India's economic growth slowed to a 5-quarter low of 6.6 percent in the October-December period of this fiscal, according to government data released on Thursday.
The Gross Domestic Product (GDP) at constant prices (2011-12) had grown at 7.7 per cent in the October-December quarter of the previous financial year.
Also, growth estimate has been lowered to 7 percent for 2018-19 from 7.2 percent released earlier, said Central Statistics Office.
Gross Value Added (GVA) for the third quarter has been estimated to grow at 6.3 percent as against 6.8 percent in the second quarter of the current fiscal and 7.3 percent in the corresponding quarter of the previous year.
"GDP at Constant (2011-12) Prices in Q3 of 2018-19 is estimated at Rs 35.00 lakh crore, as against Rs 32.85 lakh crore in Q3 of 2017-18, showing a growth rate of 6.6 percent.
"GDP growth rates for Q1 and Q2 of 2018-19 at Constant Prices are 8.0 percent and 7.0 percent respectively," the Central Statistics Office (CSO) said in a statement.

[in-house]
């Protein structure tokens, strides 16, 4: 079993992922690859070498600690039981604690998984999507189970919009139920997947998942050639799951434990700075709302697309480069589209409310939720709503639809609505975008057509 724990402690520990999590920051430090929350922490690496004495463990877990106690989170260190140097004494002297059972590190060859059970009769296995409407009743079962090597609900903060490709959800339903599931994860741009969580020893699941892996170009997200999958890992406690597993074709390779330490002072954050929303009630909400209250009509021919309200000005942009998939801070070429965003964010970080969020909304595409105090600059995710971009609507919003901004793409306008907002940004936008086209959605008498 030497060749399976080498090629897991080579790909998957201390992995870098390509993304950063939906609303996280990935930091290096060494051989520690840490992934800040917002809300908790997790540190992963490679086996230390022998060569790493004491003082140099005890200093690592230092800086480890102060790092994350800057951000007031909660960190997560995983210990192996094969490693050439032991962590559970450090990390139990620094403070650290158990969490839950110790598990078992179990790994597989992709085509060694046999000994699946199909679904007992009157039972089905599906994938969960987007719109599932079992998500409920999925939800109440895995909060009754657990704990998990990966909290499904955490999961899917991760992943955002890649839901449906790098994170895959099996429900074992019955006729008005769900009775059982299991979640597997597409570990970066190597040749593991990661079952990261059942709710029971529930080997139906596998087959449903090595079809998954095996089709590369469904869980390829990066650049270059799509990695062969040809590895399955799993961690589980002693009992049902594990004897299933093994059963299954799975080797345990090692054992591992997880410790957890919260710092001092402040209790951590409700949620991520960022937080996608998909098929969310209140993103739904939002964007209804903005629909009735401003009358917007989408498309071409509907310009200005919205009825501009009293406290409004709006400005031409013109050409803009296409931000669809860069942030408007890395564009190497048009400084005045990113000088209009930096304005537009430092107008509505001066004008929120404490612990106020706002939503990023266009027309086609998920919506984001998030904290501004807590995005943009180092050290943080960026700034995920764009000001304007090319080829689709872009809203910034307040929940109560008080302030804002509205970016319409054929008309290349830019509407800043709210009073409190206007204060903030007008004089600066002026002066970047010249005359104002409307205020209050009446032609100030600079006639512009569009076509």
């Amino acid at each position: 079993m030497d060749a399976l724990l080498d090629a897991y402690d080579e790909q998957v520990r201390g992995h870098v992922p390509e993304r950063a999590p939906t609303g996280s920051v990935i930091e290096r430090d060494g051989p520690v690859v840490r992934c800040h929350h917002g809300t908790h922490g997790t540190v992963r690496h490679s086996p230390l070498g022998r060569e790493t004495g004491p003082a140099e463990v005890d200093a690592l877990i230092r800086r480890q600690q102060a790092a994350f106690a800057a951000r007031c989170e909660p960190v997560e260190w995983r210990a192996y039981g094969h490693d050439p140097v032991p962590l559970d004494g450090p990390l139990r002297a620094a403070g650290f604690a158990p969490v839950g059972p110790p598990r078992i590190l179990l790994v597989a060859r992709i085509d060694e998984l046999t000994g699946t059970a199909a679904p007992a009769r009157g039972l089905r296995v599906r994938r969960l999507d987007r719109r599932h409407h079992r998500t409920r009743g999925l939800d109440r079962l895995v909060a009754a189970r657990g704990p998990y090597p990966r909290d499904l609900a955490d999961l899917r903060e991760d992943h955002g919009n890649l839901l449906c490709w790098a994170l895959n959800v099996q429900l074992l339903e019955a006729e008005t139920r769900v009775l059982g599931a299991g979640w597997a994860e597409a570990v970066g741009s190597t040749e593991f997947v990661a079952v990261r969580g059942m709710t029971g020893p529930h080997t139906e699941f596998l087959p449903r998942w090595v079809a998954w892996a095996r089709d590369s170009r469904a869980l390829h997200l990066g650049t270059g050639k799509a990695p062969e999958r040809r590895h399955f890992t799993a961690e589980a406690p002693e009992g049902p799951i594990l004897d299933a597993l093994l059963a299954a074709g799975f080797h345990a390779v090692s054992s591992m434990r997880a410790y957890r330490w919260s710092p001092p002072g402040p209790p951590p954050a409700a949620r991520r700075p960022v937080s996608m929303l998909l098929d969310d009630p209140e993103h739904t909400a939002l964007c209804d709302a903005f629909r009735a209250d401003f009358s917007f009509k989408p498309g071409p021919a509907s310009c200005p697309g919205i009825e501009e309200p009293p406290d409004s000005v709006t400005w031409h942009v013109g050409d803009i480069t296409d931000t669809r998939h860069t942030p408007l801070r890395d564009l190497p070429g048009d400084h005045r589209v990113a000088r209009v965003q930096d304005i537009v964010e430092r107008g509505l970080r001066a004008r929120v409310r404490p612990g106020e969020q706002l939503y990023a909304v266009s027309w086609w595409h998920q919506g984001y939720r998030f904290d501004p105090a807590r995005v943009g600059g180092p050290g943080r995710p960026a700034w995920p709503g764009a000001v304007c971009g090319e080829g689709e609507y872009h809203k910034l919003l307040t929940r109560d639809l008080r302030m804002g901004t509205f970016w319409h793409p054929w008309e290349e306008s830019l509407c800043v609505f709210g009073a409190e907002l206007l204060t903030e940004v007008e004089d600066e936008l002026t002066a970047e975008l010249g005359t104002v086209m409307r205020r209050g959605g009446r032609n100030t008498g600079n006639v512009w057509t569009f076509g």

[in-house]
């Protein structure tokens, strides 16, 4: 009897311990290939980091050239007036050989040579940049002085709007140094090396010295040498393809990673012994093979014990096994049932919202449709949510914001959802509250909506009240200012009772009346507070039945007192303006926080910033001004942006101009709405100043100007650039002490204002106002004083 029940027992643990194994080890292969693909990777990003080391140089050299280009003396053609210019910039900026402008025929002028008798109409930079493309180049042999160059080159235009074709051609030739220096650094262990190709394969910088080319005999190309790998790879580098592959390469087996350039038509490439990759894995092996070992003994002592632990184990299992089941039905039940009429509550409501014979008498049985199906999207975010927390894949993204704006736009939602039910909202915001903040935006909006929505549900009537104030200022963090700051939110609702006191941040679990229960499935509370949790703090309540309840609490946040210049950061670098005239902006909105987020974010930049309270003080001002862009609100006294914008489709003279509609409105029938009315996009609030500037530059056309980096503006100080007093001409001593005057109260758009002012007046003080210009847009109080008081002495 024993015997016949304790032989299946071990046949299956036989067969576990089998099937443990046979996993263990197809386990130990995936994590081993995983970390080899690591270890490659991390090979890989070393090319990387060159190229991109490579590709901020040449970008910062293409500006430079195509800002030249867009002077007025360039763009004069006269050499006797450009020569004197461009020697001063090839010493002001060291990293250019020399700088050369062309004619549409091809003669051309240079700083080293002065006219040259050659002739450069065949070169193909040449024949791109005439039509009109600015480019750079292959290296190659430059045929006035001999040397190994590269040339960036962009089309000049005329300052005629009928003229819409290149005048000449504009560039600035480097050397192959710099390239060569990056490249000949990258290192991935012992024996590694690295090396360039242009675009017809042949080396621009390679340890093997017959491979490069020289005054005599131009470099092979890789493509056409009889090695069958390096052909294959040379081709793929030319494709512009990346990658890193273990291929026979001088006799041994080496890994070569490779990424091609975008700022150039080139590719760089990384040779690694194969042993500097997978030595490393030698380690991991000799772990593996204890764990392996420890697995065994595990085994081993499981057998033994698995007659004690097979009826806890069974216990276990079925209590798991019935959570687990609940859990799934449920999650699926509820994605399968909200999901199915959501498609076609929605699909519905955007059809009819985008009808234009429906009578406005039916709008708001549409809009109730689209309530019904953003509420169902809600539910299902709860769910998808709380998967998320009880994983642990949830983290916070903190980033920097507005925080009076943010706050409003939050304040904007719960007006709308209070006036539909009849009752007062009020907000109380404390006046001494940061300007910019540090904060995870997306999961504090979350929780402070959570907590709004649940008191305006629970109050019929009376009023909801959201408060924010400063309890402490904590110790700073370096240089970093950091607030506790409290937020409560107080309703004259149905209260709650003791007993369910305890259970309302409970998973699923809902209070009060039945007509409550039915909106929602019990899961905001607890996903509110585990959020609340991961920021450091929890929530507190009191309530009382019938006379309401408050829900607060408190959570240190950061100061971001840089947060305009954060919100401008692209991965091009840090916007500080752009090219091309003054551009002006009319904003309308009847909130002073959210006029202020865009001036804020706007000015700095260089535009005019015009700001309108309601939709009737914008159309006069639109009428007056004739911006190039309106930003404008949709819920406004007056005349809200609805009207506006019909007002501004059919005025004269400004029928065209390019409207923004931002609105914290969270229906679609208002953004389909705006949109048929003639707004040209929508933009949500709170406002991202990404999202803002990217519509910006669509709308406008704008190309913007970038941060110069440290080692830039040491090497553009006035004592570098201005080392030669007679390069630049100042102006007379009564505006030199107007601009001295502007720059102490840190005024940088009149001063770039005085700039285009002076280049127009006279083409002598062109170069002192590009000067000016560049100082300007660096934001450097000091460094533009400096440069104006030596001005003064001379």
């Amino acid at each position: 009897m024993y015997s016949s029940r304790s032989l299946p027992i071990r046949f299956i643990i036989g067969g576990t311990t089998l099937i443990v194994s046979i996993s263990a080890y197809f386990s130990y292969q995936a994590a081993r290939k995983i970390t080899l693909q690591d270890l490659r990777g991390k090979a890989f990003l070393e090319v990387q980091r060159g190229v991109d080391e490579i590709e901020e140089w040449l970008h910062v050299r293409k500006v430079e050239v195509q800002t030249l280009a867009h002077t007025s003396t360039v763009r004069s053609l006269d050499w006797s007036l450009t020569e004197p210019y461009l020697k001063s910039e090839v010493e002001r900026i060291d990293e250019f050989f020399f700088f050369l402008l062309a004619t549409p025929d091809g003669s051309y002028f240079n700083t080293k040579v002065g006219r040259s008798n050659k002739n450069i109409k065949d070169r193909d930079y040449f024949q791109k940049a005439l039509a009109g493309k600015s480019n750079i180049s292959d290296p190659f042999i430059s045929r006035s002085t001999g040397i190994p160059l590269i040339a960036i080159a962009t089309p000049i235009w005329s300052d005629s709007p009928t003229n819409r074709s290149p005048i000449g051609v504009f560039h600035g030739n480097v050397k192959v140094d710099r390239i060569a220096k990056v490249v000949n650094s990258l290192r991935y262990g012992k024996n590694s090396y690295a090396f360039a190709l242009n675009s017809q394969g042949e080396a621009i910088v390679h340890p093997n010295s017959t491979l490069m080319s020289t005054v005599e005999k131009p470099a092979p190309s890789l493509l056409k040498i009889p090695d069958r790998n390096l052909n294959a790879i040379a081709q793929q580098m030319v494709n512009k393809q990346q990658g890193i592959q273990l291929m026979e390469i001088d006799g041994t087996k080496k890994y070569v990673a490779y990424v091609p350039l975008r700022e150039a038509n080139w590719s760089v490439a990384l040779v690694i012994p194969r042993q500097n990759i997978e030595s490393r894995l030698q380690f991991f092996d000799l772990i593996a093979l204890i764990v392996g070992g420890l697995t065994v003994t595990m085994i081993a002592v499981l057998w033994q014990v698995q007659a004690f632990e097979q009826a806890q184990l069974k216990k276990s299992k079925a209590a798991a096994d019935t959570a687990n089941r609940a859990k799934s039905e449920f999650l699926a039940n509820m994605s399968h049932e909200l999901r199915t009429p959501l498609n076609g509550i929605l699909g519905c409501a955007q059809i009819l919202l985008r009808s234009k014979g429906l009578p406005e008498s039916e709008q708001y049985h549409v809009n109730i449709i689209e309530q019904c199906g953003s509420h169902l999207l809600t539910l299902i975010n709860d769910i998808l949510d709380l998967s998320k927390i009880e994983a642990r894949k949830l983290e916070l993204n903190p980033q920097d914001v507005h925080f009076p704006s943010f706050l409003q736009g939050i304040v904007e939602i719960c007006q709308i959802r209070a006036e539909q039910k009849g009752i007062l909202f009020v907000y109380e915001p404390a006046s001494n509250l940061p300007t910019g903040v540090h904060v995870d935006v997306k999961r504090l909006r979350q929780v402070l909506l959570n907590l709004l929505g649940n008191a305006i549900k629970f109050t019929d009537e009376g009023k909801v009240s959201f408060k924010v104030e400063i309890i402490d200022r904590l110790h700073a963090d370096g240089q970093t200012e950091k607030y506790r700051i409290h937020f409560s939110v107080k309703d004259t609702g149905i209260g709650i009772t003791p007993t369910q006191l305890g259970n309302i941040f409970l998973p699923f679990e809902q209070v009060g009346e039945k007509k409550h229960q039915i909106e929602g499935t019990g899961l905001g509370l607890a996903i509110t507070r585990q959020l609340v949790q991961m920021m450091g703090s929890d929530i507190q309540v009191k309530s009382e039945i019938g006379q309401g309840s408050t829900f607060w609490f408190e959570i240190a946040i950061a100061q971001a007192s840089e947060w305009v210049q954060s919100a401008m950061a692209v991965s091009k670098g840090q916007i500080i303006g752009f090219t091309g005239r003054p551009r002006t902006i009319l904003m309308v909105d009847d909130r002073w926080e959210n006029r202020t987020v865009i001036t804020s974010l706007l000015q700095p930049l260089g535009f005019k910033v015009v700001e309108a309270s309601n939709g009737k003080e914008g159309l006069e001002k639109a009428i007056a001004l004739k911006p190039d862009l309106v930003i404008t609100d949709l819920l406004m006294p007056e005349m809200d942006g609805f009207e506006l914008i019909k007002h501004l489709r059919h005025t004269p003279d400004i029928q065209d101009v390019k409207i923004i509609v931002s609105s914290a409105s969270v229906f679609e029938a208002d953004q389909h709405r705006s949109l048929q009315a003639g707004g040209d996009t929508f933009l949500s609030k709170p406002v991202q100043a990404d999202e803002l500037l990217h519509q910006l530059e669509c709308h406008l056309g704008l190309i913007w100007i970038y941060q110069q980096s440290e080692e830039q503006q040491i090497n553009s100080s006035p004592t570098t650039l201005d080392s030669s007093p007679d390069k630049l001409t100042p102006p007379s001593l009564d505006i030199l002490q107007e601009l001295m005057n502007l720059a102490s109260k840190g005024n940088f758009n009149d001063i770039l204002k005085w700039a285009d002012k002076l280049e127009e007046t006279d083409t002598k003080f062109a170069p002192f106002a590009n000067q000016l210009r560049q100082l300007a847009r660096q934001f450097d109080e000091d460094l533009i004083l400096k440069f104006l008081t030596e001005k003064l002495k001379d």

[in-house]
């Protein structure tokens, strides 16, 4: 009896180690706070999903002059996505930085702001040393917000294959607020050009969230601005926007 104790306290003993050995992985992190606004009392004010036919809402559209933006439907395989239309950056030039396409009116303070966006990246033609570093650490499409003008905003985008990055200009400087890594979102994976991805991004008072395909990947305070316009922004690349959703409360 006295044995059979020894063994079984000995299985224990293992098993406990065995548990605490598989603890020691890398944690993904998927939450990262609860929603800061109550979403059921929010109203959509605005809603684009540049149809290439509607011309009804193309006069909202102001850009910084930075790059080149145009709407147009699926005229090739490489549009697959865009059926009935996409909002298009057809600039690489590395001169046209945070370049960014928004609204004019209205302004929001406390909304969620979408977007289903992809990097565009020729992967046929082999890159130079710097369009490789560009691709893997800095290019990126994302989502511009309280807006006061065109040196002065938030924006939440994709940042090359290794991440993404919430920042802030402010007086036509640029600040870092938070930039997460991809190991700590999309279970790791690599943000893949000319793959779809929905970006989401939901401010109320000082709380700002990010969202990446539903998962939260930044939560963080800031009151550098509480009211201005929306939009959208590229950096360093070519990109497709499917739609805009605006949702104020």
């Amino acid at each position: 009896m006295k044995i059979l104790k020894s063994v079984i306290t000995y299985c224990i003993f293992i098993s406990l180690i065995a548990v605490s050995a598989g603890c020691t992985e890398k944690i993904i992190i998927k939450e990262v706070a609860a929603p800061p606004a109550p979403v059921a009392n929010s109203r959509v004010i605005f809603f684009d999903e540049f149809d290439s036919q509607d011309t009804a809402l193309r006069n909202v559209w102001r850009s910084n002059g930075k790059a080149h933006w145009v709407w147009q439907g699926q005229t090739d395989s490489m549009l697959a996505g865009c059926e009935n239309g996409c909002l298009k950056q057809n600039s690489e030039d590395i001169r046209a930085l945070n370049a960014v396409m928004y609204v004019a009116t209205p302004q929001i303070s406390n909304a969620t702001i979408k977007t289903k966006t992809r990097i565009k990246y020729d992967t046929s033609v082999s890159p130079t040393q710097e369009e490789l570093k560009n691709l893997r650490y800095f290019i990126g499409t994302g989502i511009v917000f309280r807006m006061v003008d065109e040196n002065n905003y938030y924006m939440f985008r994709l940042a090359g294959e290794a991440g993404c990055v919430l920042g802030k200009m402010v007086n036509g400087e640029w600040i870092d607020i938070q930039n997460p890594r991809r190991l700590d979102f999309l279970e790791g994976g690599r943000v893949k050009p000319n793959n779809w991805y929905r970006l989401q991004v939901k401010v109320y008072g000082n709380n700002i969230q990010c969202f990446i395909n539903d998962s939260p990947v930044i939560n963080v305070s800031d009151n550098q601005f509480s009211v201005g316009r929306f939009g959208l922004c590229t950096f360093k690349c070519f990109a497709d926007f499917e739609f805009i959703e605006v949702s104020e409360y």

Earlier last month, the CSO had estimated GDP growth of 7.2 percent for this fiscal under its first advance estimates.
The agriculture sector is estimated to grow at 2.7 percent in the third quarter as against 4.2 percent in the second quarter and 4.6 percent of Q3 FY2018. Manufacturing growth is estimated to slow to 6.7 percent in the third quarter against 6.9 percent in the second quarter and 8.6 percent of Q3 FY2018.
The construction sector is expected to grow at 9.6 percent in the third quarter compared to 8.5 percent in the second quarter and 8 percent in the corresponding quarter previous year.
The median forecast from more than 55 economists polled by Reuters on 19-25 February was for growth of 6.9 percent, compared with 7.1 percent in July-September.
“Consumption drivers should remain modest as tight liquidity persisted through most of the quarter and farm distress restrained rural consumption,” Charu Chanana, emerging Asia economist at Continuum Economics had said.
A slowdown in growth momentum supports the Reserve Bank of India’s sudden dovish turn in early February when it cut rates and changed its policy stance to “neutral” to boost expansion after a sharp fall in inflation.
However, global uncertainty over trade conflicts, Brexit and oil prices could add to growth headwinds in India, the RBI’s Monetary Policy Committee had said.
With inputs from agencies
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Updated Date: Feb 28, 2019 19:13:28 IST